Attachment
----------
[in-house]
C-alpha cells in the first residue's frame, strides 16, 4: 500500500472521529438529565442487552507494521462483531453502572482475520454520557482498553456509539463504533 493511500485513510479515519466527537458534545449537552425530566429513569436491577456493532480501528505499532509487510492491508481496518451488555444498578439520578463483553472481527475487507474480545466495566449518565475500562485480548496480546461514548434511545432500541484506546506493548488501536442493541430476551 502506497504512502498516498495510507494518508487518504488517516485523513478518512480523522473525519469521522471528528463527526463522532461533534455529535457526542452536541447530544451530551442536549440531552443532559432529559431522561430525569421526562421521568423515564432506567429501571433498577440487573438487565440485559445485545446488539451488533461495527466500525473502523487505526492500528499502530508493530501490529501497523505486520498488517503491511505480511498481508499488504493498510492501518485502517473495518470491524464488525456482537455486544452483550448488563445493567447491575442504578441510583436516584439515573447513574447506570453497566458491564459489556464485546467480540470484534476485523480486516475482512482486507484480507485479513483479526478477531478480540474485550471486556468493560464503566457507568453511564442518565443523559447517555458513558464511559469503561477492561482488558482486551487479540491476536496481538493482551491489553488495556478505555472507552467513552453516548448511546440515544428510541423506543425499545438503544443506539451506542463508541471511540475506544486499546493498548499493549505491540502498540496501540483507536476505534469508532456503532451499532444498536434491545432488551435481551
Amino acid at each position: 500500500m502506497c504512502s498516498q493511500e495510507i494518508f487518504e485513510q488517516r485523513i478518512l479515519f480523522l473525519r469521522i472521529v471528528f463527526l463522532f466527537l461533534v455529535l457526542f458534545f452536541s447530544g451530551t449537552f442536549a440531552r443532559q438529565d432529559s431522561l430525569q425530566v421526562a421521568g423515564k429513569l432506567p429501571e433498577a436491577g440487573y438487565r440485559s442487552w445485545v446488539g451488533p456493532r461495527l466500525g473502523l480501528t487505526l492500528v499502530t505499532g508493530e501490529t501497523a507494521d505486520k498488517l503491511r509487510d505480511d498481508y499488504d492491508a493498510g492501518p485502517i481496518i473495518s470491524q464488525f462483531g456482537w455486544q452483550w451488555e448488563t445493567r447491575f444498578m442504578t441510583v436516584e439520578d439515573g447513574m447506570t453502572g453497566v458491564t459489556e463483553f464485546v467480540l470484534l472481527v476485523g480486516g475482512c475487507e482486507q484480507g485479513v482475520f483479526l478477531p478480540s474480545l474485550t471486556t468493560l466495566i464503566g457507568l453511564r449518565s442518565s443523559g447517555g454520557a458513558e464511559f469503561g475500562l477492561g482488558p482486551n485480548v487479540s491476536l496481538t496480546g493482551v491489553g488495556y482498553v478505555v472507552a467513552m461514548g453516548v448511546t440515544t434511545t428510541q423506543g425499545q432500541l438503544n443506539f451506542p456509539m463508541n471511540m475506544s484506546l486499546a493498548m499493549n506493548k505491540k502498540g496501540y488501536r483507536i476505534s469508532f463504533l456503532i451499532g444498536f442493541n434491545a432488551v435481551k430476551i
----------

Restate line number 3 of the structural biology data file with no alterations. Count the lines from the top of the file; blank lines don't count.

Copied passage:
Amino acid at each position: 500500500m502506497c504512502s498516498q493511500e495510507i494518508f487518504e485513510q488517516r485523513i478518512l479515519f480523522l473525519r469521522i472521529v471528528f463527526l463522532f466527537l461533534v455529535l457526542f458534545f452536541s447530544g451530551t449537552f442536549a440531552r443532559q438529565d432529559s431522561l430525569q425530566v421526562a421521568g423515564k429513569l432506567p429501571e433498577a436491577g440487573y438487565r440485559s442487552w445485545v446488539g451488533p456493532r461495527l466500525g473502523l480501528t487505526l492500528v499502530t505499532g508493530e501490529t501497523a507494521d505486520k498488517l503491511r509487510d505480511d498481508y499488504d492491508a493498510g492501518p485502517i481496518i473495518s470491524q464488525f462483531g456482537w455486544q452483550w451488555e448488563t445493567r447491575f444498578m442504578t441510583v436516584e439520578d439515573g447513574m447506570t453502572g453497566v458491564t459489556e463483553f464485546v467480540l470484534l472481527v476485523g480486516g475482512c475487507e482486507q484480507g485479513v482475520f483479526l478477531p478480540s474480545l474485550t471486556t468493560l466495566i464503566g457507568l453511564r449518565s442518565s443523559g447517555g454520557a458513558e464511559f469503561g475500562l477492561g482488558p482486551n485480548v487479540s491476536l496481538t496480546g493482551v491489553g488495556y482498553v478505555v472507552a467513552m461514548g453516548v448511546t440515544t434511545t428510541q423506543g425499545q432500541l438503544n443506539f451506542p456509539m463508541n471511540m475506544s484506546l486499546a493498548m499493549n506493548k505491540k502498540g496501540y488501536r483507536i476505534s469508532f463504533l456503532i451499532g444498536f442493541n434491545a432488551v435481551k430476551i